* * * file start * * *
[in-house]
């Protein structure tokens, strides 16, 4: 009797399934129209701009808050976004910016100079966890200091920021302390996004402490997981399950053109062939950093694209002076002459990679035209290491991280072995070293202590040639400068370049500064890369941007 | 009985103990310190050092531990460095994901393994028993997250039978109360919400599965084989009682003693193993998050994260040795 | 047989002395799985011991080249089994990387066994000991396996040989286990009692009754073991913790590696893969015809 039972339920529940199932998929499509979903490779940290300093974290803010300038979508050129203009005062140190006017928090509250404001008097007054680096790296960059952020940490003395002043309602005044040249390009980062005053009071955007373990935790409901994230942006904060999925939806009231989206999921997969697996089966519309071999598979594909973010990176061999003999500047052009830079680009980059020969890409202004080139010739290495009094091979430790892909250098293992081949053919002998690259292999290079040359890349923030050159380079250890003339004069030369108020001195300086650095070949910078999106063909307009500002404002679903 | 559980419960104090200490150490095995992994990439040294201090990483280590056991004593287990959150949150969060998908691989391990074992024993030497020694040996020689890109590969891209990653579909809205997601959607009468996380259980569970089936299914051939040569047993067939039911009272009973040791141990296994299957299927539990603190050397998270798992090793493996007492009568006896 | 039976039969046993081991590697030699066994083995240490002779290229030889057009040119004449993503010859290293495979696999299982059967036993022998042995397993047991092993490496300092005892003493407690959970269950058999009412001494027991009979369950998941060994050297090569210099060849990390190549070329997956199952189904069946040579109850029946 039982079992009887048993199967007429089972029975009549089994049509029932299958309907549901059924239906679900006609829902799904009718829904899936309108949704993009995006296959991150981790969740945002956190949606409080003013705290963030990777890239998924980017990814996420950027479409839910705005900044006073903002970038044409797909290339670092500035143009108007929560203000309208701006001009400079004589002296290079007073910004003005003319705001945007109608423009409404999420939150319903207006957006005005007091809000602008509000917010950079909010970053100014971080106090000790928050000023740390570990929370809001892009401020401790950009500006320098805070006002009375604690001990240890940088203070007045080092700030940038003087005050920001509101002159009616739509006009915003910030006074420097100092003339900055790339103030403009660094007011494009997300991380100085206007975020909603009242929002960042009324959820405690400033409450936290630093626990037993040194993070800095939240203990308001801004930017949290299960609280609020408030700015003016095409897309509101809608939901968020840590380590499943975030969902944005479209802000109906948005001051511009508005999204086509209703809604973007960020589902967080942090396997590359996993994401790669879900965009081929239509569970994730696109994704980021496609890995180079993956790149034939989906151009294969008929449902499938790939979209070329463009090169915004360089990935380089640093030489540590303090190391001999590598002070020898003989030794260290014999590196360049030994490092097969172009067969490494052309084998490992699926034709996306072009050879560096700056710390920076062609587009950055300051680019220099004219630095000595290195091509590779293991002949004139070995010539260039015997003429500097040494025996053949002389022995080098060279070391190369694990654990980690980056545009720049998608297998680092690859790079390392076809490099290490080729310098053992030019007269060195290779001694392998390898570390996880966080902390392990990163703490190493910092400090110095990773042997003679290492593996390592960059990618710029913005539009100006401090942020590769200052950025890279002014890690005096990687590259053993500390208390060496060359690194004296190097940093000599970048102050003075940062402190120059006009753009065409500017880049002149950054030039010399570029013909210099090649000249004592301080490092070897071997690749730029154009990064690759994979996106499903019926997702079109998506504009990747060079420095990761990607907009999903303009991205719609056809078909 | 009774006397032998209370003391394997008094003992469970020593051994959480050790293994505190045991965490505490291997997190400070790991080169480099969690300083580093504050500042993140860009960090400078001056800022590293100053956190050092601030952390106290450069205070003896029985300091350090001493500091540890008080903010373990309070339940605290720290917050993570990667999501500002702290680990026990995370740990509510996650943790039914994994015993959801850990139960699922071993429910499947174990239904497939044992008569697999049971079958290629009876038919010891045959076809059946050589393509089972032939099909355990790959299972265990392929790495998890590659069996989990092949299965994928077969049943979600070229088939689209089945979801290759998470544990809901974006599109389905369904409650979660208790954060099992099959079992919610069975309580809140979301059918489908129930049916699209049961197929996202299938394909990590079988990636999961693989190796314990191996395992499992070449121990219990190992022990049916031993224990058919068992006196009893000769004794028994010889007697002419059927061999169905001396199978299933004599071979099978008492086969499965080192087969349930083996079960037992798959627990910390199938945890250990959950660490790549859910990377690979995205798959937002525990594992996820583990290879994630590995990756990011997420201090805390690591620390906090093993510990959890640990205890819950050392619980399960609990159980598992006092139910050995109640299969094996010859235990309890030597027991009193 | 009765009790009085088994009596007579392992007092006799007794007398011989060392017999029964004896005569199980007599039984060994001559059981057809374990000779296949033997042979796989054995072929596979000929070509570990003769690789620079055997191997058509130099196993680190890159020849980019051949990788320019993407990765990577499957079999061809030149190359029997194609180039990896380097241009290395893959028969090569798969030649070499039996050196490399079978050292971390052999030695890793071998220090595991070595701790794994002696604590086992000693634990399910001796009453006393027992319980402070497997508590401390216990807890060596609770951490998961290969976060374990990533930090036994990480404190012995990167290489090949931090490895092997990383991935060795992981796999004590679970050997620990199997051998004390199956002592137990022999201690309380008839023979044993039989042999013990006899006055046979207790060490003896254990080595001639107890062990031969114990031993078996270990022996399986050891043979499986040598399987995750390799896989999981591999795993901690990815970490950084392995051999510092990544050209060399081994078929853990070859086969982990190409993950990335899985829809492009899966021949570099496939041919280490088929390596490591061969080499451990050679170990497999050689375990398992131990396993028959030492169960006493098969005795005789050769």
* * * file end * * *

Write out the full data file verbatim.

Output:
[in-house]
């Protein structure tokens, strides 16, 4: 009797399934129209701009808050976004910016100079966890200091920021302390996004402490997981399950053109062939950093694209002076002459990679035209290491991280072995070293202590040639400068370049500064890369941007 | 009985103990310190050092531990460095994901393994028993997250039978109360919400599965084989009682003693193993998050994260040795 | 047989002395799985011991080249089994990387066994000991396996040989286990009692009754073991913790590696893969015809 039972339920529940199932998929499509979903490779940290300093974290803010300038979508050129203009005062140190006017928090509250404001008097007054680096790296960059952020940490003395002043309602005044040249390009980062005053009071955007373990935790409901994230942006904060999925939806009231989206999921997969697996089966519309071999598979594909973010990176061999003999500047052009830079680009980059020969890409202004080139010739290495009094091979430790892909250098293992081949053919002998690259292999290079040359890349923030050159380079250890003339004069030369108020001195300086650095070949910078999106063909307009500002404002679903 | 559980419960104090200490150490095995992994990439040294201090990483280590056991004593287990959150949150969060998908691989391990074992024993030497020694040996020689890109590969891209990653579909809205997601959607009468996380259980569970089936299914051939040569047993067939039911009272009973040791141990296994299957299927539990603190050397998270798992090793493996007492009568006896 | 039976039969046993081991590697030699066994083995240490002779290229030889057009040119004449993503010859290293495979696999299982059967036993022998042995397993047991092993490496300092005892003493407690959970269950058999009412001494027991009979369950998941060994050297090569210099060849990390190549070329997956199952189904069946040579109850029946 039982079992009887048993199967007429089972029975009549089994049509029932299958309907549901059924239906679900006609829902799904009718829904899936309108949704993009995006296959991150981790969740945002956190949606409080003013705290963030990777890239998924980017990814996420950027479409839910705005900044006073903002970038044409797909290339670092500035143009108007929560203000309208701006001009400079004589002296290079007073910004003005003319705001945007109608423009409404999420939150319903207006957006005005007091809000602008509000917010950079909010970053100014971080106090000790928050000023740390570990929370809001892009401020401790950009500006320098805070006002009375604690001990240890940088203070007045080092700030940038003087005050920001509101002159009616739509006009915003910030006074420097100092003339900055790339103030403009660094007011494009997300991380100085206007975020909603009242929002960042009324959820405690400033409450936290630093626990037993040194993070800095939240203990308001801004930017949290299960609280609020408030700015003016095409897309509101809608939901968020840590380590499943975030969902944005479209802000109906948005001051511009508005999204086509209703809604973007960020589902967080942090396997590359996993994401790669879900965009081929239509569970994730696109994704980021496609890995180079993956790149034939989906151009294969008929449902499938790939979209070329463009090169915004360089990935380089640093030489540590303090190391001999590598002070020898003989030794260290014999590196360049030994490092097969172009067969490494052309084998490992699926034709996306072009050879560096700056710390920076062609587009950055300051680019220099004219630095000595290195091509590779293991002949004139070995010539260039015997003429500097040494025996053949002389022995080098060279070391190369694990654990980690980056545009720049998608297998680092690859790079390392076809490099290490080729310098053992030019007269060195290779001694392998390898570390996880966080902390392990990163703490190493910092400090110095990773042997003679290492593996390592960059990618710029913005539009100006401090942020590769200052950025890279002014890690005096990687590259053993500390208390060496060359690194004296190097940093000599970048102050003075940062402190120059006009753009065409500017880049002149950054030039010399570029013909210099090649000249004592301080490092070897071997690749730029154009990064690759994979996106499903019926997702079109998506504009990747060079420095990761990607907009999903303009991205719609056809078909 | 009774006397032998209370003391394997008094003992469970020593051994959480050790293994505190045991965490505490291997997190400070790991080169480099969690300083580093504050500042993140860009960090400078001056800022590293100053956190050092601030952390106290450069205070003896029985300091350090001493500091540890008080903010373990309070339940605290720290917050993570990667999501500002702290680990026990995370740990509510996650943790039914994994015993959801850990139960699922071993429910499947174990239904497939044992008569697999049971079958290629009876038919010891045959076809059946050589393509089972032939099909355990790959299972265990392929790495998890590659069996989990092949299965994928077969049943979600070229088939689209089945979801290759998470544990809901974006599109389905369904409650979660208790954060099992099959079992919610069975309580809140979301059918489908129930049916699209049961197929996202299938394909990590079988990636999961693989190796314990191996395992499992070449121990219990190992022990049916031993224990058919068992006196009893000769004794028994010889007697002419059927061999169905001396199978299933004599071979099978008492086969499965080192087969349930083996079960037992798959627990910390199938945890250990959950660490790549859910990377690979995205798959937002525990594992996820583990290879994630590995990756990011997420201090805390690591620390906090093993510990959890640990205890819950050392619980399960609990159980598992006092139910050995109640299969094996010859235990309890030597027991009193 | 009765009790009085088994009596007579392992007092006799007794007398011989060392017999029964004896005569199980007599039984060994001559059981057809374990000779296949033997042979796989054995072929596979000929070509570990003769690789620079055997191997058509130099196993680190890159020849980019051949990788320019993407990765990577499957079999061809030149190359029997194609180039990896380097241009290395893959028969090569798969030649070499039996050196490399079978050292971390052999030695890793071998220090595991070595701790794994002696604590086992000693634990399910001796009453006393027992319980402070497997508590401390216990807890060596609770951490998961290969976060374990990533930090036994990480404190012995990167290489090949931090490895092997990383991935060795992981796999004590679970050997620990199997051998004390199956002592137990022999201690309380008839023979044993039989042999013990006899006055046979207790060490003896254990080595001639107890062990031969114990031993078996270990022996399986050891043979499986040598399987995750390799896989999981591999795993901690990815970490950084392995051999510092990544050209060399081994078929853990070859086969982990190409993950990335899985829809492009899966021949570099496939041919280490088929390596490591061969080499451990050679170990497999050689375990398992131990396993028959030492169960006493098969005795005789050769």